The funds will help build and retain a strong nutrition workforce and provide additional opportunities for program enhancement
There’s good news for school nutrition programs in Virginia. On May 17, the US Department of Agriculture (USDA) Food and Nutrition Service Mid-Atlantic Region announced a more than $982,00 grant awarded to the Virginia Department of Education (VDOE). The VDOE administers the National School Lunch Program in the commonwealth.
The VDOE was one of only eight agencies across the country that received funds from the USDA Team Nutrition Training Grants. Other states included Alabama, Indiana, Michigan, Minnesota, Montana, North Dakota, and Washington, totaling approximately $7.1 million altogether with Virginia’s funds.
The grant and corresponding sub-grants in Virginia will go toward:
- Building and retaining a strong school nutrition workforce
- Implementing transitional meal pattern standards
- Supporting menu changes to meet national school meal patterns
- Offering freshly prepared, local, and culturally inclusive school meals
On the retaining front, VDOE Director of School Nutrition Programs Dr. Sandra Curwood said in a USDA press release that approximately 150 school nutrition directors and over 2,000 frontline cafeteria managers would benefit from the funds through a school meals training program. Democratic District 4 US Rep. A. Donald McEachin’s office also noted in an email that the sub-grant funds would provide $175 to cafeteria managers who completed the training program within a six-month period.
“Many children in our district and throughout the commonwealth rely on school lunches for a healthy, nutritious meal,” McEachin said in a statement. “As families struggle with escalating food prices, it is even more important that school lunches meet children’s needs. No student should ever go hungry, especially while trying to receive an education. This grant from USDA’s Food and Nutrition Service will help ensure Virginian school food authorities, especially in more rural areas, have the necessary training and knowledge to plan nutritious lunches and support students in the commonwealth.”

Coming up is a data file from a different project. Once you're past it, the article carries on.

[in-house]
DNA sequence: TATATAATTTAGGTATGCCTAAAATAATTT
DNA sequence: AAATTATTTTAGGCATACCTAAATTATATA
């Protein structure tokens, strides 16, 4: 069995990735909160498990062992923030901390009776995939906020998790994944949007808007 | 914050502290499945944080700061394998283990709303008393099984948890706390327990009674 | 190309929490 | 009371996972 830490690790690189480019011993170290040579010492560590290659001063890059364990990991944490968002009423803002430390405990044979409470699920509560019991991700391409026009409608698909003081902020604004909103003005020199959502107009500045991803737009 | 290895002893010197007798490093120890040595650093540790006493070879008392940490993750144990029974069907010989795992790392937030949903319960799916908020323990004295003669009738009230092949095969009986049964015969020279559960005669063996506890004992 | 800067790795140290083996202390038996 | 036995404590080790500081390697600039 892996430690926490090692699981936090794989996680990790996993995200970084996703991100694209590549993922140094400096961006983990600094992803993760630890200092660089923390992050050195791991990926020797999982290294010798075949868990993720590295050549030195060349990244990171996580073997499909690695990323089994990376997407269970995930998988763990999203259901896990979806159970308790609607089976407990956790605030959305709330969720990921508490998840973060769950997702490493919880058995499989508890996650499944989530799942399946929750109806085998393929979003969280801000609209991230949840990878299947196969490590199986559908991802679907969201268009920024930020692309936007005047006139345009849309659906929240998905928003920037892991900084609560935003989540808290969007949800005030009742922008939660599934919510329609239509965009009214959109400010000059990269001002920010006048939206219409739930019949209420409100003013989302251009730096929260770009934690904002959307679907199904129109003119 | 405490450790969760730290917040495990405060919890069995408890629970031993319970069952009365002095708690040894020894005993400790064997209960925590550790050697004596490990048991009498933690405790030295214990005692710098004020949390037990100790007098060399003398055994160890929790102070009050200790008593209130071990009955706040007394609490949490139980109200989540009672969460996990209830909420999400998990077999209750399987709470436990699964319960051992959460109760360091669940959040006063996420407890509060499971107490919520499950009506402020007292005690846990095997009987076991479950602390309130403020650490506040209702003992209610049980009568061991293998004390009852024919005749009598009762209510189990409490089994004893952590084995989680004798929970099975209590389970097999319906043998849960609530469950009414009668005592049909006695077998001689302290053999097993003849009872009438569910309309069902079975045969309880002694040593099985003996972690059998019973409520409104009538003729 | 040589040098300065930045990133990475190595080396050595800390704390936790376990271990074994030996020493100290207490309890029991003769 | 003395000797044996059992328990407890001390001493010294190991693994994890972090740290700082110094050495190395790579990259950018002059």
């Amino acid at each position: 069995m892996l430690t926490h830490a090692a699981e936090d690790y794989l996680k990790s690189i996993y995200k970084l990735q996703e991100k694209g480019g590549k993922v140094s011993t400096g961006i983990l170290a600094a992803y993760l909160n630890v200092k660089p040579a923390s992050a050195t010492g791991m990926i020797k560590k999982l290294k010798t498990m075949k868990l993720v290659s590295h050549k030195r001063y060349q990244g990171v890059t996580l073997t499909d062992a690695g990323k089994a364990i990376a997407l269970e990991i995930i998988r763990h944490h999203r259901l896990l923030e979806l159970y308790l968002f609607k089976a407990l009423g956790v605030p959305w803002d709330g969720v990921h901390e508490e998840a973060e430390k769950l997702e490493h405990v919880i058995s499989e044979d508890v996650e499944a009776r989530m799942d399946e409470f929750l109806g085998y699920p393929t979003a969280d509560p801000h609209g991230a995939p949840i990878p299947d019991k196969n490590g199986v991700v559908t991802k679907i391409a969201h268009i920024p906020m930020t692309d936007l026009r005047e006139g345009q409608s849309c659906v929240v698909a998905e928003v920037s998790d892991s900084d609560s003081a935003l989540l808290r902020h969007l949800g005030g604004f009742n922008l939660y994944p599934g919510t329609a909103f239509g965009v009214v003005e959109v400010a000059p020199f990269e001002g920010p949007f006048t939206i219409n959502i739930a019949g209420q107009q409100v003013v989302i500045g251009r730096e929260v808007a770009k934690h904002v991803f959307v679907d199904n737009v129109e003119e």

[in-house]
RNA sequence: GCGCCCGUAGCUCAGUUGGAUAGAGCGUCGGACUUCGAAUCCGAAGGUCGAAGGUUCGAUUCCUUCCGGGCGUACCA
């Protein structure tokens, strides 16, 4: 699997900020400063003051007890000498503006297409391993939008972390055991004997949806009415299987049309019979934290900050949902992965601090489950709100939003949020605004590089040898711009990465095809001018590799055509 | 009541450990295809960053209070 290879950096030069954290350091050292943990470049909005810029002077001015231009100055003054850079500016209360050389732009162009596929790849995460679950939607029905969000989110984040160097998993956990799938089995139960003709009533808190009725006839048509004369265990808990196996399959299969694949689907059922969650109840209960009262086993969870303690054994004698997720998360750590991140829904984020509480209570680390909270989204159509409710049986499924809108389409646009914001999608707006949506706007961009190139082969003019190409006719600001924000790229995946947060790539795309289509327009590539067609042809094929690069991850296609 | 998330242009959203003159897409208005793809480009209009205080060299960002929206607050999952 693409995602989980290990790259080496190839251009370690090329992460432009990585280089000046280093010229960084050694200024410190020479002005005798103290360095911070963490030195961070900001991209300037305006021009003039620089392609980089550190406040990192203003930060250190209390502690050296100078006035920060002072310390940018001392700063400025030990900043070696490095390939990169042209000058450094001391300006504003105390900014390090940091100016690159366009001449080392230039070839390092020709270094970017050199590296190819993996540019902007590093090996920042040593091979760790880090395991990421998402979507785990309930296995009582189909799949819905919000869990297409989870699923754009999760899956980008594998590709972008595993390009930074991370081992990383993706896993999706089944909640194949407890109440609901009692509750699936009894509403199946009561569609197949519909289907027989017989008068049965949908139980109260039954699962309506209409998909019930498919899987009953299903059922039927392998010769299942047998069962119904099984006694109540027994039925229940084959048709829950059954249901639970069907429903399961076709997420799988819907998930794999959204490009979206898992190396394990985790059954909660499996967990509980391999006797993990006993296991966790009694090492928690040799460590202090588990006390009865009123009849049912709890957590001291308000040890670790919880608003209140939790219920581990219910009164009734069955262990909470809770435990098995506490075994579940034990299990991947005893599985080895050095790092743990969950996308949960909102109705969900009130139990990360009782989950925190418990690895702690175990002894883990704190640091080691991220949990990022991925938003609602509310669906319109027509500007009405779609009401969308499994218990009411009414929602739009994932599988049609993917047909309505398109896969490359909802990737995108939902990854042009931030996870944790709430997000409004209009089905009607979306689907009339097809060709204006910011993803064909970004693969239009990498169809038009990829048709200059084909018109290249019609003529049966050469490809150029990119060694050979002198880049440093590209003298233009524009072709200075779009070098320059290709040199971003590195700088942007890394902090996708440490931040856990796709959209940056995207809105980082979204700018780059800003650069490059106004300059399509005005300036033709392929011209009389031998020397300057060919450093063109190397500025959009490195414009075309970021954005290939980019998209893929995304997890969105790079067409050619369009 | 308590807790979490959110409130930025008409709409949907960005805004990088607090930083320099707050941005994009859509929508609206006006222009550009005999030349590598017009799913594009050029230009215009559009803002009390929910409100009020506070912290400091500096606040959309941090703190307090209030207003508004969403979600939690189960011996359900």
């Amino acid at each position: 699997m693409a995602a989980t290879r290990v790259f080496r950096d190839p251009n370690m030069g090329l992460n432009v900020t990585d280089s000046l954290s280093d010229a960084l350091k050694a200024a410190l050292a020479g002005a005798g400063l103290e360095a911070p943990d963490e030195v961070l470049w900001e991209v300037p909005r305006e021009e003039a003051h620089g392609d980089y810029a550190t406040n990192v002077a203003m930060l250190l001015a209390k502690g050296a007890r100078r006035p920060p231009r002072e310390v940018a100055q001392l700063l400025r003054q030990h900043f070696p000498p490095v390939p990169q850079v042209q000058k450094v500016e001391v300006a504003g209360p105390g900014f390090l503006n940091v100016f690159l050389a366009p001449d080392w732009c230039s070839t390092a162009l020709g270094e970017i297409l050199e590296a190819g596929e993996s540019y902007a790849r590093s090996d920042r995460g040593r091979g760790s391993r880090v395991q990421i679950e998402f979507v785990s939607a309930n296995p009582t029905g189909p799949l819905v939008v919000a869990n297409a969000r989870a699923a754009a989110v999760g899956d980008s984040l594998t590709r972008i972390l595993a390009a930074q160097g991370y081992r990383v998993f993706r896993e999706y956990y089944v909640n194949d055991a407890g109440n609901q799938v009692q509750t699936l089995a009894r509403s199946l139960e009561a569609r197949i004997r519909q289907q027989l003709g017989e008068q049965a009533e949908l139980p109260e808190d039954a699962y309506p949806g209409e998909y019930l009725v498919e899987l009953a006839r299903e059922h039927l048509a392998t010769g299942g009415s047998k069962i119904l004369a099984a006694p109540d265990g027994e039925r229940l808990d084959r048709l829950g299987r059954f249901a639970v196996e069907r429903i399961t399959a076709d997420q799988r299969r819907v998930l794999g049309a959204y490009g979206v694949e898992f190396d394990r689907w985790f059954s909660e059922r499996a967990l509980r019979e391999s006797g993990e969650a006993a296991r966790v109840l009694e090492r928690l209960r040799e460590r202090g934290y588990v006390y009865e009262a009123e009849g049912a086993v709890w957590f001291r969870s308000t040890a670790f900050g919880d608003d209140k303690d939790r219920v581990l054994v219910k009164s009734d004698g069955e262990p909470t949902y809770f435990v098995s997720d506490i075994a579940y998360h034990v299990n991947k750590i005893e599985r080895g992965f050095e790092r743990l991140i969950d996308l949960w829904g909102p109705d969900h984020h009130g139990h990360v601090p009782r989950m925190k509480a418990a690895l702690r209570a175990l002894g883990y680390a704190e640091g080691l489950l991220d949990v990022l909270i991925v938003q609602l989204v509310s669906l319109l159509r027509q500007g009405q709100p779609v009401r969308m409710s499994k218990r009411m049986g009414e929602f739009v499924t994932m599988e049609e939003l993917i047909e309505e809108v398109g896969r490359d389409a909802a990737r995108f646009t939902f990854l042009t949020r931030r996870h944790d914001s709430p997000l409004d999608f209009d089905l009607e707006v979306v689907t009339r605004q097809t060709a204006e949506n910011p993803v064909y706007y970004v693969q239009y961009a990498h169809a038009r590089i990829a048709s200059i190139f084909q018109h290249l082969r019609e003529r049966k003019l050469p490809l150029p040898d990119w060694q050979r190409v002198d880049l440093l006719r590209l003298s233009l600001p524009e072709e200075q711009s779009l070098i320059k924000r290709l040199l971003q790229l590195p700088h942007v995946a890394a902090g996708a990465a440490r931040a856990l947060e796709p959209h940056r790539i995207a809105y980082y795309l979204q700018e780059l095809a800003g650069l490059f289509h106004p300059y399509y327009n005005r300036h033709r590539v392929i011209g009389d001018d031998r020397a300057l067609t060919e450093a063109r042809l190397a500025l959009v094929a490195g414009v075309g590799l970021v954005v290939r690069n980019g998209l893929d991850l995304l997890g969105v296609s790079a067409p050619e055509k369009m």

Sen. Tim Kaine (D-VA) also made a statement about the USDA funds.
“One in nine children in Virginia is struggling with food insecurity,” Kaine said. “That’s a powerful reminder of why it’s essential that every child in Virginia has access to nutritious meals at school. I’m glad this funding is headed to our communities to help foster the workforce we need to deliver on that promise, and will continue to do all that I can to fight childhood hunger through my work in the US Senate.”
This is different from an extension of the universal free school meals program, which began near the start of the pandemic. Dogwood is still closely following the possibility of an extension, championed by Democrats like US Congressional Rep. Abigail Spanberger (VA-07) and US Sen. Mark Warner (D-VA).
At a recent media availability, Warner said: “Frankly, getting access to that healthy food for a lot of Virginia families, particularly during the summer is really important. That is running out as of June 30.”
Warner sponsored legislation to keep school meals free and easily accessible for students not only through the summer, but also through next school year and the following summer.
“That is something that will hit a lot of families as early as July if we don’t extend that,” Warner said.
With summer quickly approaching, there are currently a multitude of free meal options available to children throughout the country. Simply text FOOD or COMIDA to 304-304 to find a site near you, courtesy of the Free Meals Finder through No Kid Hungry.